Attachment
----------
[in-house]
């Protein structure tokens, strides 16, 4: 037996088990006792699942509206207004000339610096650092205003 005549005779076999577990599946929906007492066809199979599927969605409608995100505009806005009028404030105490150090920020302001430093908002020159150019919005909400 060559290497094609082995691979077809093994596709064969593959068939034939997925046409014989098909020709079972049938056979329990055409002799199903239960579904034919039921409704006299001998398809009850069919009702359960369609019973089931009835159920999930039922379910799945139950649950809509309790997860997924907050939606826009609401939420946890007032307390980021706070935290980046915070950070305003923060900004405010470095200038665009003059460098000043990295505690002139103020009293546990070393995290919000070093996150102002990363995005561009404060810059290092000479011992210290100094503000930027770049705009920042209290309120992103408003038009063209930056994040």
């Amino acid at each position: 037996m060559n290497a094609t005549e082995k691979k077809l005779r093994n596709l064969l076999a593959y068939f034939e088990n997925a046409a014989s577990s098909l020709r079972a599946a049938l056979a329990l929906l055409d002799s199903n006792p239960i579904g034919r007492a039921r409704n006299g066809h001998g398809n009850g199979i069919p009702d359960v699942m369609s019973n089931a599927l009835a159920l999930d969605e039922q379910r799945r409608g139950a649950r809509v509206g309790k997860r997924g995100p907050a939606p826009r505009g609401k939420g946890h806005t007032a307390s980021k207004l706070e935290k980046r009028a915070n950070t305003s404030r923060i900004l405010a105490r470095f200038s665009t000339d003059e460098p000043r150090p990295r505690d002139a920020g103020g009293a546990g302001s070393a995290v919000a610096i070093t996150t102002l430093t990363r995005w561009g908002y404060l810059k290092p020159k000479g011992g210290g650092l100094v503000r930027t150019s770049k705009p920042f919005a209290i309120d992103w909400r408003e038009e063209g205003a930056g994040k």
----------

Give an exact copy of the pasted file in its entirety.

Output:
[in-house]
């Protein structure tokens, strides 16, 4: 037996088990006792699942509206207004000339610096650092205003 005549005779076999577990599946929906007492066809199979599927969605409608995100505009806005009028404030105490150090920020302001430093908002020159150019919005909400 060559290497094609082995691979077809093994596709064969593959068939034939997925046409014989098909020709079972049938056979329990055409002799199903239960579904034919039921409704006299001998398809009850069919009702359960369609019973089931009835159920999930039922379910799945139950649950809509309790997860997924907050939606826009609401939420946890007032307390980021706070935290980046915070950070305003923060900004405010470095200038665009003059460098000043990295505690002139103020009293546990070393995290919000070093996150102002990363995005561009404060810059290092000479011992210290100094503000930027770049705009920042209290309120992103408003038009063209930056994040």
């Amino acid at each position: 037996m060559n290497a094609t005549e082995k691979k077809l005779r093994n596709l064969l076999a593959y068939f034939e088990n997925a046409a014989s577990s098909l020709r079972a599946a049938l056979a329990l929906l055409d002799s199903n006792p239960i579904g034919r007492a039921r409704n006299g066809h001998g398809n009850g199979i069919p009702d359960v699942m369609s019973n089931a599927l009835a159920l999930d969605e039922q379910r799945r409608g139950a649950r809509v509206g309790k997860r997924g995100p907050a939606p826009r505009g609401k939420g946890h806005t007032a307390s980021k207004l706070e935290k980046r009028a915070n950070t305003s404030r923060i900004l405010a105490r470095f200038s665009t000339d003059e460098p000043r150090p990295r505690d002139a920020g103020g009293a546990g302001s070393a995290v919000a610096i070093t996150t102002l430093t990363r995005w561009g908002y404060l810059k290092p020159k000479g011992g210290g650092l100094v503000r930027t150019s770049k705009p920042f919005a209290i309120d992103w909400r408003e038009e063209g205003a930056g994040k």